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Microarrays on the Mind

Researchers have suspected for years that chronic alcohol abuse and alcoholism change the programming of the human brain at the molecular level, particularly in the regions involving judgment and decision-making. In fact, during the past several decades, cell and animal studies have consistently indicated that changes in gene expression in the brain appear to be responsible for the tolerance, dependence, and neurotoxicity produced by chronic alcohol abuse.1 Until recently, however, technological

A. J. S. Rayl

Researchers have suspected for years that chronic alcohol abuse and alcoholism change the programming of the human brain at the molecular level, particularly in the regions involving judgment and decision-making. In fact, during the past several decades, cell and animal studies have consistently indicated that changes in gene expression in the brain appear to be responsible for the tolerance, dependence, and neurotoxicity produced by chronic alcohol abuse.1 Until recently, however, technological limitations prevented any kind of large-scale approach to confirm this hypothesis.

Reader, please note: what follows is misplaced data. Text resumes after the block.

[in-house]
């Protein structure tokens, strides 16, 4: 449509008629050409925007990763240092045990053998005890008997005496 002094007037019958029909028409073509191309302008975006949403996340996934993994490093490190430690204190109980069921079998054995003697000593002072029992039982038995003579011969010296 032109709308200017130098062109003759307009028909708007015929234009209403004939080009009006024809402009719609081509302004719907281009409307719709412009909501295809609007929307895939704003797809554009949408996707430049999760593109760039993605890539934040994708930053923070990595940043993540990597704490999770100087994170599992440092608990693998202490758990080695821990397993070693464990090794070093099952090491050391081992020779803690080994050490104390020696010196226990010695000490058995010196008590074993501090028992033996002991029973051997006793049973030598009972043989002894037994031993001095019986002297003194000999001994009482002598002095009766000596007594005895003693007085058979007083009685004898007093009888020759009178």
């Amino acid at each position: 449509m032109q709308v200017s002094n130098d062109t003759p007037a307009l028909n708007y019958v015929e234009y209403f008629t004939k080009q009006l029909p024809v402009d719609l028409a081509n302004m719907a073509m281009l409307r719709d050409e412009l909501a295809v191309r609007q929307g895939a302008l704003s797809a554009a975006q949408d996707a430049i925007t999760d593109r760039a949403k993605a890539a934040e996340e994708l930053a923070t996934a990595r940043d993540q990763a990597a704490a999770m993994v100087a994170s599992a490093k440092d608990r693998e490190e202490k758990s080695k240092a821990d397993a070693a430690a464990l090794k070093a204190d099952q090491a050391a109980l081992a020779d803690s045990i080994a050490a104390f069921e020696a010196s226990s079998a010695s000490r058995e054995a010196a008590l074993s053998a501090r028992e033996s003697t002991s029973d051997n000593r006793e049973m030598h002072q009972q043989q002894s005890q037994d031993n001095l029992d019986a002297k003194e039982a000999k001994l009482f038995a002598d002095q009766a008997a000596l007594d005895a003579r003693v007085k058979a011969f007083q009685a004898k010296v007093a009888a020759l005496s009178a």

"As research has evolved over the past five years or so, a consensus emerged that neuroadaptation to drugs, which is part of drug addiction--aspects such as development of tolerance to the drug action, or development of physical dependence--likely are caused by changes in gene expression; but until the gene arrays came along, it was a real needle in a haystack to try and find which gene might...

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